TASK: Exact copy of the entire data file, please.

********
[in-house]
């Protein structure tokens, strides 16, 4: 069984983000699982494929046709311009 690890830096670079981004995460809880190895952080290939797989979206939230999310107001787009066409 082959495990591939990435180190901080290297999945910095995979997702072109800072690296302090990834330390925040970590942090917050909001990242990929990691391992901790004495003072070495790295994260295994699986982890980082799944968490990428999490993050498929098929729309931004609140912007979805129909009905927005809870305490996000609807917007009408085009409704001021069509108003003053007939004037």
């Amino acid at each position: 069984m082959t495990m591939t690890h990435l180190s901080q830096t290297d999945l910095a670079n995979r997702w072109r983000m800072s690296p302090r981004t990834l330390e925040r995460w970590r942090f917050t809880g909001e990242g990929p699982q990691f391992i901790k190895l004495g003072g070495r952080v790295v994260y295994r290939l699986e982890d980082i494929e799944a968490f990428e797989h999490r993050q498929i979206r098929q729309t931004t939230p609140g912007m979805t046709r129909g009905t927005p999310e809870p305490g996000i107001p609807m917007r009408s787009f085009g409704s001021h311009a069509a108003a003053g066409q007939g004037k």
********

[in-house]
């Protein structure tokens, strides 16, 4: 069984983000699982494929046709311009 690890830096670079981004995460809880190895952080290939797989979206939230999310107001787009066409 082959495990591939990435180190901080290297999945910095995979997702072109800072690296302090990834330390925040970590942090917050909001990242990929990691391992901790004495003072070495790295994260295994699986982890980082799944968490990428999490993050498929098929729309931004609140912007979805129909009905927005809870305490996000609807917007009408085009409704001021069509108003003053007939004037």
């Amino acid at each position: 069984m082959t495990m591939t690890h990435l180190s901080q830096t290297d999945l910095a670079n995979r997702w072109r983000m800072s690296p302090r981004t990834l330390e925040r995460w970590r942090f917050t809880g909001e990242g990929p699982q990691f391992i901790k190895l004495g003072g070495r952080v790295v994260y295994r290939l699986e982890d980082i494929e799944a968490f990428e797989h999490r993050q498929i979206r098929q729309t931004t939230p609140g912007m979805t046709r129909g009905t927005p999310e809870p305490g996000i107001p609807m917007r009408s787009f085009g409704s001021h311009a069509a108003a003053g066409q007939g004037k």